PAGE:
[cfe-dev] Discussion: should we enforce access control in C++ attributes?

Matthieu Monrocq matthieu.monrocq at gmail.com
Thu Nov 1 05:12:22 PDT 2012

On Thu, Nov 1, 2012 at 2:04 AM, Richard Smith <richard at metafoo.co.uk> wrote:

> On Wed, Oct 31, 2012 at 4:59 PM, John McCall <rjmccall at apple.com> wrote:
> > On Oct 31, 2012, at 4:38 PM, Delesley Hutchins wrote:
> >>> That's useless as user documentation because
> >>> it's not actionable — I can't actually modify my code in response to
> >>> your complaints.
> >>>
> >>> You should instead allow the lock expression to more directly state
> >>> what the caller of this method needs to do in order to acquire the
> lock.
> >>
> >> The thread-safety analysis is based on published research in race-free
> >> type systems, and it works by associating every piece of data with its
> >> protecting mutex.  There's no universal way to acquire a particular
> >> mutex -- how the mutex is acquired and released depends entirely on
> >> the interface being provided by the class.  You'd be surprised by how
> >> much variety I've seen in locking schemes.  :-)
> >
> > Sure.
> >
> >> The only way to reference lock() instead of the mutex would be to use
> >> some variation of the scheme proposed by David Blakie, but that won't
> >> work in all cases.
> >
> > Your analysis recognizes arbitrary expressions in these contexts as long
> > as they resolve to something that works like a lock, right?  Why not
> also,
> > as an alternative, permit arbitrary expressions that happen to resolve
> > to calls to methods with the THREAD_SAFETY_ACQUIRES_LOCK
> > attribute?  e.g.
> > In other words, I am simply proposing that you accept an alternate way
> > of specifying the lock;  this should not deeply affect your algorithm.
> This approach makes some sense to me.
> It seems that the heart of the problem is that you have a region
> controlled by a mutex, and you're using the name of that mutex as a
> proxy for the name of the region, but access to the region does not
> necessarily imply access to the mutex. I think the right solution is
> to find another (accessible) way to name the region, not to provide
> access to the mutex.
> If your class only has one such region, it wouldn't seem unreasonable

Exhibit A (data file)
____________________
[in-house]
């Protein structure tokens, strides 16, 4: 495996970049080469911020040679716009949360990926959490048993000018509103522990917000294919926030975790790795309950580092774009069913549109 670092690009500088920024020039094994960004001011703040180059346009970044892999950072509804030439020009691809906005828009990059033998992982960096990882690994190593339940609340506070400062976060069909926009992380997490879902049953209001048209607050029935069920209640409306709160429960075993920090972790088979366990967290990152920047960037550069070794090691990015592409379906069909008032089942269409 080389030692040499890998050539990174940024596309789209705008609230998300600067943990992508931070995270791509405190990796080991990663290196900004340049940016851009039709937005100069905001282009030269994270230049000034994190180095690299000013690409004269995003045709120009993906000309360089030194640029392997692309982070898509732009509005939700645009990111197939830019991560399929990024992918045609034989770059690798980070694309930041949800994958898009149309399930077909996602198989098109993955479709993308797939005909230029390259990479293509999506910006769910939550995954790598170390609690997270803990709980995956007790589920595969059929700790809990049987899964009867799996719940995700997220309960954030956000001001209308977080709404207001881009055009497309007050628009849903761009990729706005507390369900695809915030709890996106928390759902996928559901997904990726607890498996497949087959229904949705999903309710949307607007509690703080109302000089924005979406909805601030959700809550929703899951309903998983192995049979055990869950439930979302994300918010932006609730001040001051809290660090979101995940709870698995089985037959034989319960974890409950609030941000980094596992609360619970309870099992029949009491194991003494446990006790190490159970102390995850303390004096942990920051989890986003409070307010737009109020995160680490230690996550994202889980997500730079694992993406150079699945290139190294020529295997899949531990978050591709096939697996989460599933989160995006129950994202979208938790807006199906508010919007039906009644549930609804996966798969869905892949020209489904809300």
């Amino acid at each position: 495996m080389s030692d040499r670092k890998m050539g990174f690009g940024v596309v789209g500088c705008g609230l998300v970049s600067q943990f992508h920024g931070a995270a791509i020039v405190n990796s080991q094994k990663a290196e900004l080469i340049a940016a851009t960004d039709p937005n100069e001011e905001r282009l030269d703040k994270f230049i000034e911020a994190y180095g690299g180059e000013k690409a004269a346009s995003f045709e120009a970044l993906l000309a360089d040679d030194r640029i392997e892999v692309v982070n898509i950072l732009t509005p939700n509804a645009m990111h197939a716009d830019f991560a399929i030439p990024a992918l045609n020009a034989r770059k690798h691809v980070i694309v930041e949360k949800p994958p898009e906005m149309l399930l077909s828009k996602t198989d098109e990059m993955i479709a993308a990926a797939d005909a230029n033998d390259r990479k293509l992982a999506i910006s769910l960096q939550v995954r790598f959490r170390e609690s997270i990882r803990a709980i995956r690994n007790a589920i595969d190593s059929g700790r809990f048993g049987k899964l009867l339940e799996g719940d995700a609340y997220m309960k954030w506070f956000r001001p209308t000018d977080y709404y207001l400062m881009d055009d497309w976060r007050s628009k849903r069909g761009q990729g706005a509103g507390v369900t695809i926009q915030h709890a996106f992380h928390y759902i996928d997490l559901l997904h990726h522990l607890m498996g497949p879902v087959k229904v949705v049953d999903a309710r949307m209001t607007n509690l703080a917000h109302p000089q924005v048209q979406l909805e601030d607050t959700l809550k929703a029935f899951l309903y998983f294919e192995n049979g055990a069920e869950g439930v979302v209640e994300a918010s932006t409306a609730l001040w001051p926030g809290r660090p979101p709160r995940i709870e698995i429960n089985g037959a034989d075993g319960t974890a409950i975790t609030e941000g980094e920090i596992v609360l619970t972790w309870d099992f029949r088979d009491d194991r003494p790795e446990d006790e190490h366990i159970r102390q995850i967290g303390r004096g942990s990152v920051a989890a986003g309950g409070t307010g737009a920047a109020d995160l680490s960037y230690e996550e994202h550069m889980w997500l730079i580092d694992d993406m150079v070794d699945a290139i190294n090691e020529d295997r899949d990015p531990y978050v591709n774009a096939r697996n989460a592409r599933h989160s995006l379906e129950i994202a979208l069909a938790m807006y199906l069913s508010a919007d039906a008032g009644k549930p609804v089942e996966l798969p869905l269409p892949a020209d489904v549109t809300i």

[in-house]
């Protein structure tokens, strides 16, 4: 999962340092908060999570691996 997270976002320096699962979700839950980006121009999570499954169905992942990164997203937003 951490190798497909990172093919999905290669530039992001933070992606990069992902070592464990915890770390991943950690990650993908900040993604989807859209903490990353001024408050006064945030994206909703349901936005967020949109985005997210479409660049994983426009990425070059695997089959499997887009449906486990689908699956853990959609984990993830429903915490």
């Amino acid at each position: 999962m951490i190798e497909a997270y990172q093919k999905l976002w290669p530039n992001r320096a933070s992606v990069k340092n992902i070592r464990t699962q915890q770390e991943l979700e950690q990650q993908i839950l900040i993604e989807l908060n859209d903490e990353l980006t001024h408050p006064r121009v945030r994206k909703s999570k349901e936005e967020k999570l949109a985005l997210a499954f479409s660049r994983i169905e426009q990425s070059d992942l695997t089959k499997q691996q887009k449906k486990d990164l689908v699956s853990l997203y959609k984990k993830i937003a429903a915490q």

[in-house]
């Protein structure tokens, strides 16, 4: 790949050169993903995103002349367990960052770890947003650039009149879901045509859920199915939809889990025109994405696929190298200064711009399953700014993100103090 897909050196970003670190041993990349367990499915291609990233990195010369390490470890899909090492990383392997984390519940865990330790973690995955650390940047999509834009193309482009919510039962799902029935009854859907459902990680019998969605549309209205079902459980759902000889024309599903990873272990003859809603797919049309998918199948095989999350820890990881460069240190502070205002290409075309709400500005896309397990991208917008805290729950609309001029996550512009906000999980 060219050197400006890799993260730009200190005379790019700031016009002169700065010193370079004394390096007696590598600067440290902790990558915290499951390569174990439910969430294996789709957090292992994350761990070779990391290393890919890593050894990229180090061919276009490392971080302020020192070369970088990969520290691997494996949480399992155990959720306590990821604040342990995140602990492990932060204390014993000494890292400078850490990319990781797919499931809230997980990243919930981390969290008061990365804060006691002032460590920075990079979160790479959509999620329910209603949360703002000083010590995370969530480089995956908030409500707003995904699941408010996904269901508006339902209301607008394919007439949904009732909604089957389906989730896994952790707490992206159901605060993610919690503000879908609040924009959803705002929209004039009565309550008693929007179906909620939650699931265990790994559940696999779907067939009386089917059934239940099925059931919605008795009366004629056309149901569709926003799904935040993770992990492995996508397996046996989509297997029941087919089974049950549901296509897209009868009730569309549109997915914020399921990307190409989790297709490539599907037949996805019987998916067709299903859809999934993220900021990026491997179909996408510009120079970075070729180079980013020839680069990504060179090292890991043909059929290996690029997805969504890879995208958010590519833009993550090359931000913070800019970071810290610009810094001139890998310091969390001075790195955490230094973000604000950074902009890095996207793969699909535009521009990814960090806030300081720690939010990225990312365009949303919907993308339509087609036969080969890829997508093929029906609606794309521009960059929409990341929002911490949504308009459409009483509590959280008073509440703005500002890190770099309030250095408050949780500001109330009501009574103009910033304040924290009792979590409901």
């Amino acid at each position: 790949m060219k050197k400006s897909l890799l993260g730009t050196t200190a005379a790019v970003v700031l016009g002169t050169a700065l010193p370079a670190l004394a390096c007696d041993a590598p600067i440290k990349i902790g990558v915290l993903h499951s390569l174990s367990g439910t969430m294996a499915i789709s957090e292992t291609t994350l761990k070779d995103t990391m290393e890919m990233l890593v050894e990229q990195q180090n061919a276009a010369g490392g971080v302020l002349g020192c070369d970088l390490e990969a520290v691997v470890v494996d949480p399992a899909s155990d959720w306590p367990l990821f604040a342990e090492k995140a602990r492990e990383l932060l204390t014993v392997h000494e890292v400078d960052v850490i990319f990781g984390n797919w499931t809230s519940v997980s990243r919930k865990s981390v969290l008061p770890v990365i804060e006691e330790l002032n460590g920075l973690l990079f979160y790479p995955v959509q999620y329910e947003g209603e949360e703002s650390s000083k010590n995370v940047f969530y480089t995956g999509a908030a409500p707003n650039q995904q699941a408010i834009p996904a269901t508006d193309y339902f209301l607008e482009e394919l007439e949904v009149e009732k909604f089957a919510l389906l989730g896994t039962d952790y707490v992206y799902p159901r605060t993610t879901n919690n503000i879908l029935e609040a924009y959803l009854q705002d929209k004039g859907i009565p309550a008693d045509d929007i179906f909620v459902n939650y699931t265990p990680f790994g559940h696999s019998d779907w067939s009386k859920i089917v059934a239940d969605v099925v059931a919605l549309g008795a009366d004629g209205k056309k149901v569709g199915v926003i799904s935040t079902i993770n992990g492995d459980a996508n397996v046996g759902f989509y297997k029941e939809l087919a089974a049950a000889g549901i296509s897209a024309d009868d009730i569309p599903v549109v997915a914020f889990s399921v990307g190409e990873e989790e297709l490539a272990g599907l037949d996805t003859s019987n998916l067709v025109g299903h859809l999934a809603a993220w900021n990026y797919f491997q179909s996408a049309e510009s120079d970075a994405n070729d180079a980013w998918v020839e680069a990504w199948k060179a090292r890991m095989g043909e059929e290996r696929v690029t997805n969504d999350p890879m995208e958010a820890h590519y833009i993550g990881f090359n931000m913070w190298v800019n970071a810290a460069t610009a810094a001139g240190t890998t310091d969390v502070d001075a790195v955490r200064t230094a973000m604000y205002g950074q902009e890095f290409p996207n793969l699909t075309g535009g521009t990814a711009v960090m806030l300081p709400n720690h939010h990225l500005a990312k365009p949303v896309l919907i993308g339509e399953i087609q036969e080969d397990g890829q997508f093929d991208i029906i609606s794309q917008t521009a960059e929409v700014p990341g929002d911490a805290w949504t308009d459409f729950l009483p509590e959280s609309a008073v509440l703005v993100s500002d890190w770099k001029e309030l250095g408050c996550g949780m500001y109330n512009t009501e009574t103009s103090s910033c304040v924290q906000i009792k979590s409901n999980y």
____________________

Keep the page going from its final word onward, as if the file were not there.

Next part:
> to me to use the instance of the class as a proxy for your region name
> in most cases (which I believe the thread safety annotations already
> support). Otherwise (or if that's not semantically appropriate), it
> seems that we should provide a mechanism for classes to expose a name
> for their lockable regions as part of their public API, and I don't
> think those names should be required to be tied to the names of the
> mutexes (or via any other mechanism which leaks implementation
> details). In principle, we could add another form of named declaration
> for that; if we stick to existing language constructs, I think using a
> member function as a proxy for the region name is the best option.
> Are there reasonable cases where it's reasonable to put a
> LOCKS_REQUIRED annotation on a function which doesn't have access to
> the mutex it requires, and also doesn't have access to a mechanism
> which acquires it? I could imagine such cases arising in templates:
> class LockedData {
>   Mutex mu;
> public:
>   template<typename F> void RunWithLockHeld(F f) {
>     ScopedLock lock(mu);
>     f(this);
>   }
>   int data GUARDED_BY(mu);
> };
> struct DoThing {
>   void operator()(LockedData *p) const LOCKS_REQUIRED(p->mu) {
>     p->data *= 42;
>   }
> };
> LockedData data;
> data.RunWithLockHeld(DoThing());
> ... though note that even in this case, we have both *p and p->data,
> which could be used as proxies for the required mutex.
I think that from a user's perspective, I prefer John's approach.

Instead of stating the exact name of the mutex/region that I need to lock,
it states what I need to do: this means that I don't have to figure out how
to lock the mutex => the safety annotation becomes documentation.

What would you think of this "revised" example:

class TaskQueue {
  void lock() EXCLUSIVE_LOCK_FUNCTION(mu) {
    logfile << "Task queue acquired by " << getCurrentThreadID() << "\n";

  void unlock() UNLOCK_FUNCTION(mu) {

  virtual void addTask(int taskID) EXCLUSIVE_LOCKS_REQUIRED(this->lock()) {

  void addTaskSync(int taskID) {

  Mutex mu;
  std::deque<int> queue GUARDED_BY(mu);

class CheckedTaskQueue : public TaskQueue {
  bool validTask(int id);

  // OK: TaskQueue::lock() is public
  virtual void addTask(int taskID) EXCLUSIVE_LOCKS_REQUIRED(this->lock()) {
    if (validTask(taskID)) TaskQueue::addTask(taskID);

// OK: TaskQueue::lock() is public
void addTwoTasks(TaskQueue* q, int t1, int t2) EXCLUSIVE_LOCKS_REQUIRED(q->
lock()) {

Actually, it seems annoying to me that lock and unlock are exposing the
name of the mutex, since it's private, but then it would probably be
exposed anyway so...

However, this made me realize there is a small issue with the safety
analysis as it stands: I cannot see how to express the contracts of lock
and unlock in the following PIMPL case.

class Queue {
    Queue(); Queue(Queue const&); Queue(Queue&&); Queue& operator=(Queue);

    void lock() ....... ;

    void unlock() ........ ;

    void push(int) EXCLUSIVE_LOCKS_REQUIRED(this->lock()) ;

    int pop() EXCLUSIVE_LOCKS_REQUIRED(this->lock()) ;

    struct Impl;
    Impl* _impl;

Can I express the locks in terms of  _impl  ?

-- Matthieu
-------------- next part --------------
An HTML attachment was scrubbed...
URL: <http://lists.llvm.org/pipermail/cfe-dev/attachments/20121101/9a766da9/attachment.html>

More information about the cfe-dev mailing list